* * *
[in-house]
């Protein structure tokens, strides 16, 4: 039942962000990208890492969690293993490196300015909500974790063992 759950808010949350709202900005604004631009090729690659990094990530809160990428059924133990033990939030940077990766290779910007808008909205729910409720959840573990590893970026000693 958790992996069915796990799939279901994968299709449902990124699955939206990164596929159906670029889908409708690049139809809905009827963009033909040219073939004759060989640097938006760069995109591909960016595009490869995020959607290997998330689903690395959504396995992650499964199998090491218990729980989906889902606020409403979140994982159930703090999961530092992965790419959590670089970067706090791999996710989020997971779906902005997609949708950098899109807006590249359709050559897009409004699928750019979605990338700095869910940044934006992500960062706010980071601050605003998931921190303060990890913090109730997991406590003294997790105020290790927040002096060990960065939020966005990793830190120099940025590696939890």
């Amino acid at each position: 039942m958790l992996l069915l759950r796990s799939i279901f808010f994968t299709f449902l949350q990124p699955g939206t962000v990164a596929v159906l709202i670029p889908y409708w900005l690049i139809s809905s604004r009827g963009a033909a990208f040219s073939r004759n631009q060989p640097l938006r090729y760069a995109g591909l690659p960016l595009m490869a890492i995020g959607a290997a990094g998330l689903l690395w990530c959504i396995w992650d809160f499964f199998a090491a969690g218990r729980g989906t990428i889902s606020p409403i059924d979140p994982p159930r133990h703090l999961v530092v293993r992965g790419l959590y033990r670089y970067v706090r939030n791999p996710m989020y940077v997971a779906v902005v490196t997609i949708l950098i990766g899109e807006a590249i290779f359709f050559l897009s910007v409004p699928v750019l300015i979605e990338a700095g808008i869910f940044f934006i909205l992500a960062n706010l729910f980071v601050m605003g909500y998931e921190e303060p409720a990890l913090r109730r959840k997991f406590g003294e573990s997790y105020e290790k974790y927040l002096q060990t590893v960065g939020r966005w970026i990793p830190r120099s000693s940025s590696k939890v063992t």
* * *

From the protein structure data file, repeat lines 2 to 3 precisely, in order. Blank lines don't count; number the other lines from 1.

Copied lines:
């Protein structure tokens, strides 16, 4: 039942962000990208890492969690293993490196300015909500974790063992 759950808010949350709202900005604004631009090729690659990094990530809160990428059924133990033990939030940077990766290779910007808008909205729910409720959840573990590893970026000693 958790992996069915796990799939279901994968299709449902990124699955939206990164596929159906670029889908409708690049139809809905009827963009033909040219073939004759060989640097938006760069995109591909960016595009490869995020959607290997998330689903690395959504396995992650499964199998090491218990729980989906889902606020409403979140994982159930703090999961530092992965790419959590670089970067706090791999996710989020997971779906902005997609949708950098899109807006590249359709050559897009409004699928750019979605990338700095869910940044934006992500960062706010980071601050605003998931921190303060990890913090109730997991406590003294997790105020290790927040002096060990960065939020966005990793830190120099940025590696939890």
């Amino acid at each position: 039942m958790l992996l069915l759950r796990s799939i279901f808010f994968t299709f449902l949350q990124p699955g939206t962000v990164a596929v159906l709202i670029p889908y409708w900005l690049i139809s809905s604004r009827g963009a033909a990208f040219s073939r004759n631009q060989p640097l938006r090729y760069a995109g591909l690659p960016l595009m490869a890492i995020g959607a290997a990094g998330l689903l690395w990530c959504i396995w992650d809160f499964f199998a090491a969690g218990r729980g989906t990428i889902s606020p409403i059924d979140p994982p159930r133990h703090l999961v530092v293993r992965g790419l959590y033990r670089y970067v706090r939030n791999p996710m989020y940077v997971a779906v902005v490196t997609i949708l950098i990766g899109e807006a590249i290779f359709f050559l897009s910007v409004p699928v750019l300015i979605e990338a700095g808008i869910f940044f934006i909205l992500a960062n706010l729910f980071v601050m605003g909500y998931e921190e303060p409720a990890l913090r109730r959840k997991f406590g003294e573990s997790y105020e290790k974790y927040l002096q060990t590893v960065g939020r966005w970026i990793p830190r120099s000693s940025s590696k939890v063992t």